By Brett Amy Thelen
One morning in early autumn, I was running errands in downtown Keene, New Hampshire, when I was stopped in my tracks by a flash of yellow. Crouching down, I found a gorgeous, palm-sized bird, olive above, with a belly as gold as sunshine. It was a species I’d never seen before, and it was lying dead on the ground beneath a store window.
After consulting several field guides and two friends who know the intricacies of warbler identification far better than I ever will, I deduced that it was a mourning warbler — a secretive songbird of boreal and high-elevation forest clearings, with a migration route that tracks to Central and South America. Imagine flying all that way — a wonder of beauty and color — only to be felled by a run-in with a pane of glass.
Sadly, the warbler is part of a much larger pattern. Migrating birds face many hazards, including storms, habitat loss and predation. But two threats working in concert have proven particularly deadly: artificial light and glass windows.
Many birds fuel up by day and migrate by night, when temperatures are cooler and aerial predators are less active. Starlight may also aid in navigation. Artificial lights can both attract and disorient migrating birds, drawing them to cities — and, for many, into collision courses with windows.
One of the most well-studied instances of the effects of bright lights on migrating birds is the Tribute in Light, the powerful twin beams that illuminate the New York City skyline each September as a memorial to those lost in the terrorist attacks on Sept. 11, 2001. September is peak time for songbird migration, and when weather conditions align just so, thousands of birds can become “trapped” in these beams, circling until they drop from exhaustion or strike the sides of nearby buildings. Studies have shown that bird densities in lower Manhattan are up to 150 times higher when the Tribute lights are on. NYC Audubon now coordinates volunteers to monitor the memorial; when too many birds become caught in the lights, Tribute operators turn them off for a brief time to allow the migrants to disperse.
New York is not alone. Intensive monitoring at a 40-story convention center in Chicago, for instance, has documented 40,000 window-strike fatalities since 1978 — but also showed that numbers dropped from thousands to hundreds of birds per year when the building began shutting its lights off at night in the early 2000s.
Birds can hit windows of any height, at any time. However, during migration, window strikes commonly occur in early morning, when hungry migrants drawn toward buildings by nighttime lights search for food and instead encounter glass — imperceptible to birds — that reflects the sky or nearby vegetation.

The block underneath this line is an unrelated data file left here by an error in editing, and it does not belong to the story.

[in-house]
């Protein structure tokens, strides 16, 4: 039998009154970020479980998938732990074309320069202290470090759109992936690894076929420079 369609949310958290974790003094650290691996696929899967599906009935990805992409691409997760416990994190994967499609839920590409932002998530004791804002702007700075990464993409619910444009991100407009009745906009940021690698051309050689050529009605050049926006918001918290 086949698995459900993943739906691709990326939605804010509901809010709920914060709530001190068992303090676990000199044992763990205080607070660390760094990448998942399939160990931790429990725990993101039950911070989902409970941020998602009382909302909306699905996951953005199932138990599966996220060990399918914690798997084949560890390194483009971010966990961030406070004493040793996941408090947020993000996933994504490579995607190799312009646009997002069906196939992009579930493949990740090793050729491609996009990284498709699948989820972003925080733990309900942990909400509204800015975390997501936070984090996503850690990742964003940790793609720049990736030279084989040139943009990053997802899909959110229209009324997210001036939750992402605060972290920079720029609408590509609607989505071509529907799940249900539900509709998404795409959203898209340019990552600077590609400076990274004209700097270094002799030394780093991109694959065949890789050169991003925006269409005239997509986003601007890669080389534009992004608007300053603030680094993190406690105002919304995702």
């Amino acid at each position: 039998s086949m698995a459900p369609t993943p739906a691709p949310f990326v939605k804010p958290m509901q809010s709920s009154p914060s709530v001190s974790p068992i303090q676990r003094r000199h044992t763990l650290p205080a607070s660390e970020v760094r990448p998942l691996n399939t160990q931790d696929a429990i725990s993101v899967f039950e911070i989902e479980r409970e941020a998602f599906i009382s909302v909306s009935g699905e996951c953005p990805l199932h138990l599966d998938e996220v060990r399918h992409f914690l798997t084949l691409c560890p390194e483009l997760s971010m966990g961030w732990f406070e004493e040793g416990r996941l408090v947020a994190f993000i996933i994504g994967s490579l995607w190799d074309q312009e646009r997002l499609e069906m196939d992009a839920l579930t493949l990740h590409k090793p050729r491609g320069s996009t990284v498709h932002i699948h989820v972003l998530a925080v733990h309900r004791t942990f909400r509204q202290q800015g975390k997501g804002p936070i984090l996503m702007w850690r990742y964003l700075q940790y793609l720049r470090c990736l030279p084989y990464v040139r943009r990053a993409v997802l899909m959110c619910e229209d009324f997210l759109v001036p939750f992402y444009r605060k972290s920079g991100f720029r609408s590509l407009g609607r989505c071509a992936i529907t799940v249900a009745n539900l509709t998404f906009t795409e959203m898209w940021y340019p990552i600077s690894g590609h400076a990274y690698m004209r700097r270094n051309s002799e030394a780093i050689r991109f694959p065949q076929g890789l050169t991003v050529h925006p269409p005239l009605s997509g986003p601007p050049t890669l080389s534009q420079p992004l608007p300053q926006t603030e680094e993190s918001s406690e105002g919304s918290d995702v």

Somewhere between 365 million and 988 million birds — from songbirds to raptors — fall victim to building collisions in the United States each year, second only to outdoor cats as the largest source of direct, human-caused mortality for U.S. birds. Despite the attention garnered by high-profile skyscrapers, a 2014 study in the journal Ornithological Applications found that high-rises were responsible for fewer than 1% of window-strike deaths, with 56% attributed to low-rise buildings and 44% to residences. The researchers also determined that structures that kill only a small number of birds annually — like my local shopping center in Keene — account for a large proportion of total window-strike mortality.
Thankfully, this is a problem with solutions. We can all help by turning off exterior lights and unused interior lights overnight, especially during peak bird migration season in spring (April 1 to May 15) and fall (September 1 to October 31). When you must use indoor lights after dark, opt for lamps that illuminate a small area instead of overhead lights that brighten the whole room, and keep your curtains or blinds closed.
In addition, if you live or work in a building with large windows, keep an eye out for window-strike victims, then apply screens, stickers, or decals to break up the reflections of any problem glass. For helpful guidance on design considerations for buildings big and small, visit the American Bird Conservancy’s Bird-Friendly Building project at abcbirds.org/glass-collisions.
Migration has always been fraught with danger, but today’s glass-hardened landscape presents a novel and extraordinary threat. With a bit of effort, we can soften that landscape, and help the birds that grace us with their presence move safely through it.
Brett Amy Thelen is science director at the Harris Center for Conservation Education in Hancock, New Hampshire (harriscenter.org). Illustration by Adelaide Murphy Tyrol. The Outside Story is assigned and edited by Northern Woodlands magazine and sponsored by the Wellborn Ecology Fund of the New Hampshire Charitable Foundation: nhcf.org.